Letter: No parks for middle-class urban dogs

There is a sad divide between wealthy dogs and middle-class dogs when it comes to green spaces or water.

To the editor:

Kelowna’s dog park survey has progressed to consulting local residents.

If locals say “no” to the proposed dog beaches, the issue may be shelved for years.

If  “yes,”  the city may claim time, perhaps years, to find development funding for the dog beaches.

That said, only two of the four locations have a chance to become a dog beach. One is the doggy-dip by the Sails to cool visiting dogs, and the other is the Cedar Avenue Beach access.

The Lake Avenue site is within a residential location, and has only six parking spaces. A better choice would be in City Park by the bridge, where there is more parking and vehicle traffic from the bridge would dampen any sounds of barking.

The Poplar Point beach access is too small for more than two dogs at a time.  Even so, it would need to be fenced to prevent a dog accidentally running into traffic from the lake. Also, if a dog or person were to be injured while crossing to the beach, the city could be liable.

Why is the city ignoring Sutherland Park? It could become a dog beach again without costly development.

If Cedar Avenue is blessed with a “yes” from locals, the cost to develop the three properties would be close to that provided to the Kelowna Paddle Centre’s development which, with fewer than 1,000 members, was given a five-year lease of the four lots as well as a clubhouse.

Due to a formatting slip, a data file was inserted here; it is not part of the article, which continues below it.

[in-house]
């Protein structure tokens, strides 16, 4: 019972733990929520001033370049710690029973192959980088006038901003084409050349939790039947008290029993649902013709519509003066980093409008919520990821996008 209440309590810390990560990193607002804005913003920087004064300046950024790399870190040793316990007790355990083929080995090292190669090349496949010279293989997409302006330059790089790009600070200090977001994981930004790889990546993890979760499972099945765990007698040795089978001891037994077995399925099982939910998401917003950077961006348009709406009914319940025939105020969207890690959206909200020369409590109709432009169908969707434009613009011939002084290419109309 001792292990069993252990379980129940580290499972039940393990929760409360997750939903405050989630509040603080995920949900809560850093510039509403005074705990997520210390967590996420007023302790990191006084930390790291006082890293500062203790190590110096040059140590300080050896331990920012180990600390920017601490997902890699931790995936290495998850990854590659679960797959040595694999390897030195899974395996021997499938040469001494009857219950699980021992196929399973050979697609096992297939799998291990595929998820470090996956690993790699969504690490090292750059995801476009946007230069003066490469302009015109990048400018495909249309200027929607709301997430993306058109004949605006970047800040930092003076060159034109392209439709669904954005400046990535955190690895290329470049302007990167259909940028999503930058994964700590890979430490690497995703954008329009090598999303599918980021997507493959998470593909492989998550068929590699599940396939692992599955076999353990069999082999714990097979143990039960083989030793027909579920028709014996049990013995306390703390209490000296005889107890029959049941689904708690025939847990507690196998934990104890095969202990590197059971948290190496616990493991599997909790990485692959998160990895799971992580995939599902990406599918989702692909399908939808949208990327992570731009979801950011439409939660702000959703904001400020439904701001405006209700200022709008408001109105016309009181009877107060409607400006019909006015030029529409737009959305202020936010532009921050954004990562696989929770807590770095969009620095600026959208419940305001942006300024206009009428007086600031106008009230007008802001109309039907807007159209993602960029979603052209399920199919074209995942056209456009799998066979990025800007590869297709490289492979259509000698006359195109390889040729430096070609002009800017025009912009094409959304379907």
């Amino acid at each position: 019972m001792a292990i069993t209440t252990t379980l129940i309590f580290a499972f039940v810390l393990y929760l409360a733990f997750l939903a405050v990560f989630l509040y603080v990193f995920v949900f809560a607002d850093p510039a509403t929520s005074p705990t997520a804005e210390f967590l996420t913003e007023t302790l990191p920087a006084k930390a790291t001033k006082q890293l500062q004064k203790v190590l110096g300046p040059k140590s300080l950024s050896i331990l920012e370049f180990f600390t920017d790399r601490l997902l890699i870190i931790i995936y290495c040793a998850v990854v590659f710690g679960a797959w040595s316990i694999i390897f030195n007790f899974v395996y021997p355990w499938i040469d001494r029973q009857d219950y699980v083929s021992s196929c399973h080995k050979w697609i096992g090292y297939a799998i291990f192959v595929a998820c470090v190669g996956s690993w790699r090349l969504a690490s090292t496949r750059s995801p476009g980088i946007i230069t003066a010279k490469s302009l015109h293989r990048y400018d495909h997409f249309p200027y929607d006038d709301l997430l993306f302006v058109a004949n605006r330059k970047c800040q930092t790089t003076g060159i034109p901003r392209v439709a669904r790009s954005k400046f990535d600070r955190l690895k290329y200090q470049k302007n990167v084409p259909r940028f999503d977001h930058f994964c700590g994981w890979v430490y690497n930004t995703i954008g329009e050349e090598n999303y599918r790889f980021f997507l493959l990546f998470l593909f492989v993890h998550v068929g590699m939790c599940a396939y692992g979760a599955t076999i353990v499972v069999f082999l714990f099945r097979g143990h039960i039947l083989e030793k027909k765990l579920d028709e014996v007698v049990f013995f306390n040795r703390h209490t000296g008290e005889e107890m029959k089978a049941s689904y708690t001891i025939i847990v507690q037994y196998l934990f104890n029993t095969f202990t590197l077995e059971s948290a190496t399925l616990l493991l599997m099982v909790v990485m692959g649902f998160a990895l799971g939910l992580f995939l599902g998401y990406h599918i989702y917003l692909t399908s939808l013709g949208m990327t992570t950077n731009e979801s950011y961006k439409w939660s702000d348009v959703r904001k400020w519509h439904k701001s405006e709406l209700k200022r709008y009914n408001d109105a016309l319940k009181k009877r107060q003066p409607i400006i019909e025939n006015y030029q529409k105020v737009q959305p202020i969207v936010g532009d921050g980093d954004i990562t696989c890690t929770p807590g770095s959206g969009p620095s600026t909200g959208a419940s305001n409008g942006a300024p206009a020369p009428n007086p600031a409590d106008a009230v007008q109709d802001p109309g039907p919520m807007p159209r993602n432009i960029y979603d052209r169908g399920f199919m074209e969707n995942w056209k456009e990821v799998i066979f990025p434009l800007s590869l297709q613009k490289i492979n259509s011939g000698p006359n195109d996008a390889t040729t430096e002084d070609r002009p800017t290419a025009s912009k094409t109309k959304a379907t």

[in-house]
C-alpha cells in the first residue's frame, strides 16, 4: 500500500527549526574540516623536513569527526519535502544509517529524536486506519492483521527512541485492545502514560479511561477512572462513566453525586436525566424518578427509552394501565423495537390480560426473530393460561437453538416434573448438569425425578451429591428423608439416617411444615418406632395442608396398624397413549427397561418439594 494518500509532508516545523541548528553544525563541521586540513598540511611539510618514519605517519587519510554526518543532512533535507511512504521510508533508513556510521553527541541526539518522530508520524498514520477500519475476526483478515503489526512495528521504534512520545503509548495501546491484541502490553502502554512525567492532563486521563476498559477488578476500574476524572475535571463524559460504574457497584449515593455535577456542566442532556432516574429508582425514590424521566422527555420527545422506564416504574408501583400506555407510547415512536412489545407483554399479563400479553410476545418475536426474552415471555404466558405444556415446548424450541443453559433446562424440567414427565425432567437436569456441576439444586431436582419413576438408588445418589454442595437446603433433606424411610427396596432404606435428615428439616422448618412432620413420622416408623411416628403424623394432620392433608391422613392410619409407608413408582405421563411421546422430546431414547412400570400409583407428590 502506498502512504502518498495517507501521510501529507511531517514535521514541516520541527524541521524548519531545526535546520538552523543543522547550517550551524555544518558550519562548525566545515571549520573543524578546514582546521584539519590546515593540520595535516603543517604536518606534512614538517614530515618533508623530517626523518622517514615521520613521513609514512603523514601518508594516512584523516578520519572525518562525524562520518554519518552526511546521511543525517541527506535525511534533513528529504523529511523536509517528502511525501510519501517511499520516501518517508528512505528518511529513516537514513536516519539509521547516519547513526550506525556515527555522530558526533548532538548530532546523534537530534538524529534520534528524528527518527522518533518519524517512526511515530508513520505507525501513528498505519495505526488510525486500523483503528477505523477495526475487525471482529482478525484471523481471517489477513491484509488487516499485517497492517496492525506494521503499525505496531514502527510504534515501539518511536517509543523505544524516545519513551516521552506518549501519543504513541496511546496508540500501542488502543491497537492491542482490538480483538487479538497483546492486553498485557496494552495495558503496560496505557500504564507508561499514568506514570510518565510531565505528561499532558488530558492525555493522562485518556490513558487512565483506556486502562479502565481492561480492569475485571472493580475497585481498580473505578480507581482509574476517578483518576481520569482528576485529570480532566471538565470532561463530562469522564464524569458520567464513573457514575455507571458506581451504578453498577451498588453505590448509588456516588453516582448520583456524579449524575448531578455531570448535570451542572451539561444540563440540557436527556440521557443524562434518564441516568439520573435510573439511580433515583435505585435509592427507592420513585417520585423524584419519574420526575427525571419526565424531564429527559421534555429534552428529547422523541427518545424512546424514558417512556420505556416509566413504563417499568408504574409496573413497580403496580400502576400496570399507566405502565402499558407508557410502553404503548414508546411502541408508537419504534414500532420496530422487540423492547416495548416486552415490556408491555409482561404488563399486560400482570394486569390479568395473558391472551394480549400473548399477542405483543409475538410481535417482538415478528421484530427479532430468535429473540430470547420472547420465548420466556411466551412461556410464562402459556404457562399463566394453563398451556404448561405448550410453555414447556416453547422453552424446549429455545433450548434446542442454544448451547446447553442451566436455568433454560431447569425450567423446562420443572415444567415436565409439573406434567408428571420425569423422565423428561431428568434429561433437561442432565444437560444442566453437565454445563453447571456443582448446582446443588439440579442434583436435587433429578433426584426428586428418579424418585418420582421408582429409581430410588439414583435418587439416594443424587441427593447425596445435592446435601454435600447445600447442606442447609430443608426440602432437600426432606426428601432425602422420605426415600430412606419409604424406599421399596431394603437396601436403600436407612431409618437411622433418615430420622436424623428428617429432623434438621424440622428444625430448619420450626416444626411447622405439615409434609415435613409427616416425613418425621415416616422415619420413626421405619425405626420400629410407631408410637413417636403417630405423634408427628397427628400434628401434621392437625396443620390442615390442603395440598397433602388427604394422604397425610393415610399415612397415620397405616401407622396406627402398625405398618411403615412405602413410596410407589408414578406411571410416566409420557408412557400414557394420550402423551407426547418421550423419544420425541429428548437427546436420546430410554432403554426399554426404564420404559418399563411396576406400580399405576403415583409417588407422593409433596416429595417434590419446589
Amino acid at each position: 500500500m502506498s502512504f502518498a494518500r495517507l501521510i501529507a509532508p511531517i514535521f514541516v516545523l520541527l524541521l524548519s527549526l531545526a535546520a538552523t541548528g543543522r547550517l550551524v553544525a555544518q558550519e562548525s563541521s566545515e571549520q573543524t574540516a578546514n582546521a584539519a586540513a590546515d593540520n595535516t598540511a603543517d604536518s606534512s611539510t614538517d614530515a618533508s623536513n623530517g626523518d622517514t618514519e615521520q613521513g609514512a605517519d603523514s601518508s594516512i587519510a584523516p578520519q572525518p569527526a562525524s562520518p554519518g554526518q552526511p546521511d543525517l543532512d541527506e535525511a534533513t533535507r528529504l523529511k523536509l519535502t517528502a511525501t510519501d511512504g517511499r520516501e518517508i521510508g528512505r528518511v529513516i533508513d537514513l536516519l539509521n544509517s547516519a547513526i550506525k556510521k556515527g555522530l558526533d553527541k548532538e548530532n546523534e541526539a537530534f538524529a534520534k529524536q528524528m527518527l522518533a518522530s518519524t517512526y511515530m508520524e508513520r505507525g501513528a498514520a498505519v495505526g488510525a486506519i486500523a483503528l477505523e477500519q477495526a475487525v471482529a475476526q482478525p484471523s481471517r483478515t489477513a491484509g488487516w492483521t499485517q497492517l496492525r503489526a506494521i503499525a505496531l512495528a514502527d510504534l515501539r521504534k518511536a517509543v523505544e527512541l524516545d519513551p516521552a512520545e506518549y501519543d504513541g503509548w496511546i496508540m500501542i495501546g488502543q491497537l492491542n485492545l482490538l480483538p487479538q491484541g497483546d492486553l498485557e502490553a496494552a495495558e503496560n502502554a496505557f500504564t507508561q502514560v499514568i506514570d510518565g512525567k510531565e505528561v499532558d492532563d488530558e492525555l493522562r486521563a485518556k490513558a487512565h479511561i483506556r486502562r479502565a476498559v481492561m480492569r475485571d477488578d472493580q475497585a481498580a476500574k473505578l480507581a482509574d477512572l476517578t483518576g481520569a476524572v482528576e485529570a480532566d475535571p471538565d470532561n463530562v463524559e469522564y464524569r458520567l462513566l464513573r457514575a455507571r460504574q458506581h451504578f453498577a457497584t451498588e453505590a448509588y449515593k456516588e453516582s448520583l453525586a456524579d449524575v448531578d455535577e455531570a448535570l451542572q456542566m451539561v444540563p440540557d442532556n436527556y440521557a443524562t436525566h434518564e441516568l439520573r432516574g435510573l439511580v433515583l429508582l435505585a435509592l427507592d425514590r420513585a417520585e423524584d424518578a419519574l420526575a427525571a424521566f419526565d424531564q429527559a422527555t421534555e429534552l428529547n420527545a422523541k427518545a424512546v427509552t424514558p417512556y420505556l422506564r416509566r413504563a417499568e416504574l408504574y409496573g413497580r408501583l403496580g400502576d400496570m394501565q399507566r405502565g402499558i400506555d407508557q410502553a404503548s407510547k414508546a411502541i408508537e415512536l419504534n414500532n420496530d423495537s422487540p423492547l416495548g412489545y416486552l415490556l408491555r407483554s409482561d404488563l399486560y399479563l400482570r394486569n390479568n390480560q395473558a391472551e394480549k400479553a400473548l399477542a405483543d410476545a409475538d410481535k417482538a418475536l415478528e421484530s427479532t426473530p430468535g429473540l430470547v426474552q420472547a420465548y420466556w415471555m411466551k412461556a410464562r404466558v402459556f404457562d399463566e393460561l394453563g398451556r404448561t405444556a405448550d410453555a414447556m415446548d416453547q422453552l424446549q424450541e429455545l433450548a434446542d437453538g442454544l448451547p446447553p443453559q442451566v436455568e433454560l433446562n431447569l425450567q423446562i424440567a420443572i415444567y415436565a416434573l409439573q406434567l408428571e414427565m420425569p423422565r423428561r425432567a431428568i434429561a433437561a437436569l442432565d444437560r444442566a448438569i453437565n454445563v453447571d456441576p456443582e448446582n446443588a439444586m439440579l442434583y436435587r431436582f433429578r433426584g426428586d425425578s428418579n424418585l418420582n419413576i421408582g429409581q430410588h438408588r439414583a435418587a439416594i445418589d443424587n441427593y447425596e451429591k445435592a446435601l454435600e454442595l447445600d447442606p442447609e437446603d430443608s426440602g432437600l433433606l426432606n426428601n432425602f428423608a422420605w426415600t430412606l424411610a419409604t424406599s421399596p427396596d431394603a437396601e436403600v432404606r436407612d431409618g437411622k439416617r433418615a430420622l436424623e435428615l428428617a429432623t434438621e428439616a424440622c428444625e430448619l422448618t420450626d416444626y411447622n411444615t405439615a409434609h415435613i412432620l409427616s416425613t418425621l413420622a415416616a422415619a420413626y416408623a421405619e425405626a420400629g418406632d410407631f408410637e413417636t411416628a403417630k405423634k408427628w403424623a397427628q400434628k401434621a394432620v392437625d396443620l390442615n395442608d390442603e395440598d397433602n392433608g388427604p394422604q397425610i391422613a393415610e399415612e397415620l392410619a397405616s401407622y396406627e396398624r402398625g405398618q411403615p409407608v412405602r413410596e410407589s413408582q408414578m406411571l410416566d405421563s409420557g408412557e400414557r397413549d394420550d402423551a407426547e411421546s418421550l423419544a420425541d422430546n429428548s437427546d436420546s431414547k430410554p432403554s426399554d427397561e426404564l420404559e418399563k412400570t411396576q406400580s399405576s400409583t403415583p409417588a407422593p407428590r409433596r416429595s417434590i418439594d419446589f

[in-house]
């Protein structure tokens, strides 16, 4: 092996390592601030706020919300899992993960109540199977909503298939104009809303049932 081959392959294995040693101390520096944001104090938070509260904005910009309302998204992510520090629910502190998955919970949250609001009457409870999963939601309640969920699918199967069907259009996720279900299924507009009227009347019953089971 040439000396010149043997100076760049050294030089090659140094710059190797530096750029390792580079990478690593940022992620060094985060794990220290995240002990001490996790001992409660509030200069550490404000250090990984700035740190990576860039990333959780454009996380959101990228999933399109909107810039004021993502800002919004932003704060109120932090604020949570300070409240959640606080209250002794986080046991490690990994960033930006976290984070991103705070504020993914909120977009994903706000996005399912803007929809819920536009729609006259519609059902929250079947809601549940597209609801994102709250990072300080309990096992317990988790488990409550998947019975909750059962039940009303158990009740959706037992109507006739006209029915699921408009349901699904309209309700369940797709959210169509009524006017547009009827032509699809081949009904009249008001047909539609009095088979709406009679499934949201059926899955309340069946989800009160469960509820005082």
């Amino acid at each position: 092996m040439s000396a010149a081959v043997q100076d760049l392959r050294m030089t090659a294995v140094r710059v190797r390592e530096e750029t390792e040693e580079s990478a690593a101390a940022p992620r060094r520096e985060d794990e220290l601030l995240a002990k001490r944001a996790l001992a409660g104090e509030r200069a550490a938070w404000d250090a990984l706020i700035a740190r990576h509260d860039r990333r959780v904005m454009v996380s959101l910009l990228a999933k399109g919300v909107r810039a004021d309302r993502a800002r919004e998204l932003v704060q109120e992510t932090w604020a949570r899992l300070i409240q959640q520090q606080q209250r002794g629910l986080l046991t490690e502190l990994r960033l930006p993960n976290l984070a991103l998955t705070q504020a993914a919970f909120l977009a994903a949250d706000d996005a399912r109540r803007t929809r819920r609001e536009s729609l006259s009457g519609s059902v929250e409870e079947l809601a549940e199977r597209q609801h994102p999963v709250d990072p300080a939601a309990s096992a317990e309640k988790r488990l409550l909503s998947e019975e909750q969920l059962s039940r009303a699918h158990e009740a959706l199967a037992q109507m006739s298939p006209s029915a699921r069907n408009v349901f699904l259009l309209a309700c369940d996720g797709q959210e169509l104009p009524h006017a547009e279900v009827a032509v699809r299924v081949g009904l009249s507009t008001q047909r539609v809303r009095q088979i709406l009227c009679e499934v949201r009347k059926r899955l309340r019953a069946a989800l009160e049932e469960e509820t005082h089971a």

In contrast there are at least 38,000 dog owners left without a dog beach downtown while the city has delayed development of the remaining Abbott Street properties to 2027.

Have dog owners no voice in city hall?

If developed to a downtown park standard, Cedar Avenue dog beach could become a template for other dog beaches, hopefully in locations already semi-developed, like Sutherland Park and City Park along the bridge.

The dog owners who are most underserved with dog beaches and dog parks live mainly in Kelowna’s urban sectors. They do not live on an acreage, on waterfront properties, or near large regional parks where dogs on leash are allowed. There is a sad divide between wealthy dogs and middle-class dogs when it comes to green spaces or water.

The City of Kelowna has a duty to level that divide by providing dog beaches where needed, as well as .72-hectare dog parks in all residential sectors. And it must maintain these parks as it does parks that are not exclusively for dog owners.

Helen Schiele, Kelowna


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